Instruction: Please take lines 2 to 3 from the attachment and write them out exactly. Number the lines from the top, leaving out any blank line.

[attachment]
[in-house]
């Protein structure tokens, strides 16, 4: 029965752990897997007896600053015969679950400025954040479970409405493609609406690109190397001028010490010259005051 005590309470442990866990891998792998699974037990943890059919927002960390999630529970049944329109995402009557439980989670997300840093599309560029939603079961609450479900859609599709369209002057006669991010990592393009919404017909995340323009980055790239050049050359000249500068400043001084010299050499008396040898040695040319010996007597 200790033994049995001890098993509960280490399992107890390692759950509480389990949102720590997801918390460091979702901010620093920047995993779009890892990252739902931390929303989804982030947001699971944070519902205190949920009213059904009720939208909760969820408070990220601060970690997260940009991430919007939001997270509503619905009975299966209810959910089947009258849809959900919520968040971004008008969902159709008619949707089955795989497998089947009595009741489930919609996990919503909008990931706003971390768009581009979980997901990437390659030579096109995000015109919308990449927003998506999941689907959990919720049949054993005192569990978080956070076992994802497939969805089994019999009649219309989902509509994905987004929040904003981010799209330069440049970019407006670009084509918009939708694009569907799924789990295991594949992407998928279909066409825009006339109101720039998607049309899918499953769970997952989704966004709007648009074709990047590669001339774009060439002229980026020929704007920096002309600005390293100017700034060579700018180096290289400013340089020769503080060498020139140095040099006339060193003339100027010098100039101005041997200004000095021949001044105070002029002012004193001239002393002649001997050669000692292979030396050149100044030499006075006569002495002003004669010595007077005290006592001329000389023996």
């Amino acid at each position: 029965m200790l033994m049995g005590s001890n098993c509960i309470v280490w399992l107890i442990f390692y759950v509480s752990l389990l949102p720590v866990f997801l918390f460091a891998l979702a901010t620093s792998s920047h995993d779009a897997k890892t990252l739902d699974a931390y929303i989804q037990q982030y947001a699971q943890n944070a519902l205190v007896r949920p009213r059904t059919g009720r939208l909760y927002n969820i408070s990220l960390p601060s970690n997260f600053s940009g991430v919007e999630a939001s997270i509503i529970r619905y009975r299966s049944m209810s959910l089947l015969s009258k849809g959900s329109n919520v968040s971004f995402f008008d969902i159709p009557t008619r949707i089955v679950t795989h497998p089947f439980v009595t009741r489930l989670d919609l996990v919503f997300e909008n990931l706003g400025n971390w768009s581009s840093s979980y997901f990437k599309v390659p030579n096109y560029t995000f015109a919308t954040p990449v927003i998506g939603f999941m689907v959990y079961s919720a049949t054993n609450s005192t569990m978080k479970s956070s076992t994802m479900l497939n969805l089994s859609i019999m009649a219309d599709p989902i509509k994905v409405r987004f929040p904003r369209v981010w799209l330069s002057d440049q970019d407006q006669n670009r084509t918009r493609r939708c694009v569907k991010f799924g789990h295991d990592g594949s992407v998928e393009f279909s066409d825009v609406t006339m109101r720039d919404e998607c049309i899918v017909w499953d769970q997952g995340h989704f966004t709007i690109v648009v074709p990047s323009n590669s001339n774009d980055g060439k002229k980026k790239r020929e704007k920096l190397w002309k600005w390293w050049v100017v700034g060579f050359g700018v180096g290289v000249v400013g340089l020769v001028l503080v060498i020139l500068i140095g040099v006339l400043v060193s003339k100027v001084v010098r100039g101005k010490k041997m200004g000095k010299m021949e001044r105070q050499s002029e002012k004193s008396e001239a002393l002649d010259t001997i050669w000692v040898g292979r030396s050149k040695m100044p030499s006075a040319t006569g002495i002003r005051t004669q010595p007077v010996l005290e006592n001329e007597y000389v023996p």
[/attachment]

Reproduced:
């Protein structure tokens, strides 16, 4: 029965752990897997007896600053015969679950400025954040479970409405493609609406690109190397001028010490010259005051 005590309470442990866990891998792998699974037990943890059919927002960390999630529970049944329109995402009557439980989670997300840093599309560029939603079961609450479900859609599709369209002057006669991010990592393009919404017909995340323009980055790239050049050359000249500068400043001084010299050499008396040898040695040319010996007597 200790033994049995001890098993509960280490399992107890390692759950509480389990949102720590997801918390460091979702901010620093920047995993779009890892990252739902931390929303989804982030947001699971944070519902205190949920009213059904009720939208909760969820408070990220601060970690997260940009991430919007939001997270509503619905009975299966209810959910089947009258849809959900919520968040971004008008969902159709008619949707089955795989497998089947009595009741489930919609996990919503909008990931706003971390768009581009979980997901990437390659030579096109995000015109919308990449927003998506999941689907959990919720049949054993005192569990978080956070076992994802497939969805089994019999009649219309989902509509994905987004929040904003981010799209330069440049970019407006670009084509918009939708694009569907799924789990295991594949992407998928279909066409825009006339109101720039998607049309899918499953769970997952989704966004709007648009074709990047590669001339774009060439002229980026020929704007920096002309600005390293100017700034060579700018180096290289400013340089020769503080060498020139140095040099006339060193003339100027010098100039101005041997200004000095021949001044105070002029002012004193001239002393002649001997050669000692292979030396050149100044030499006075006569002495002003004669010595007077005290006592001329000389023996």
């Amino acid at each position: 029965m200790l033994m049995g005590s001890n098993c509960i309470v280490w399992l107890i442990f390692y759950v509480s752990l389990l949102p720590v866990f997801l918390f460091a891998l979702a901010t620093s792998s920047h995993d779009a897997k890892t990252l739902d699974a931390y929303i989804q037990q982030y947001a699971q943890n944070a519902l205190v007896r949920p009213r059904t059919g009720r939208l909760y927002n969820i408070s990220l960390p601060s970690n997260f600053s940009g991430v919007e999630a939001s997270i509503i529970r619905y009975r299966s049944m209810s959910l089947l015969s009258k849809g959900s329109n919520v968040s971004f995402f008008d969902i159709p009557t008619r949707i089955v679950t795989h497998p089947f439980v009595t009741r489930l989670d919609l996990v919503f997300e909008n990931l706003g400025n971390w768009s581009s840093s979980y997901f990437k599309v390659p030579n096109y560029t995000f015109a919308t954040p990449v927003i998506g939603f999941m689907v959990y079961s919720a049949t054993n609450s005192t569990m978080k479970s956070s076992t994802m479900l497939n969805l089994s859609i019999m009649a219309d599709p989902i509509k994905v409405r987004f929040p904003r369209v981010w799209l330069s002057d440049q970019d407006q006669n670009r084509t918009r493609r939708c694009v569907k991010f799924g789990h295991d990592g594949s992407v998928e393009f279909s066409d825009v609406t006339m109101r720039d919404e998607c049309i899918v017909w499953d769970q997952g995340h989704f966004t709007i690109v648009v074709p990047s323009n590669s001339n774009d980055g060439k002229k980026k790239r020929e704007k920096l190397w002309k600005w390293w050049v100017v700034g060579f050359g700018v180096g290289v000249v400013g340089l020769v001028l503080v060498i020139l500068i140095g040099v006339l400043v060193s003339k100027v001084v010098r100039g101005k010490k041997m200004g000095k010299m021949e001044r105070q050499s002029e002012k004193s008396e001239a002393l002649d010259t001997i050669w000692v040898g292979r030396s050149k040695m100044p030499s006075a040319t006569g002495i002003r005051t004669q010595p007077v010996l005290e006592n001329e007597y000389v023996p």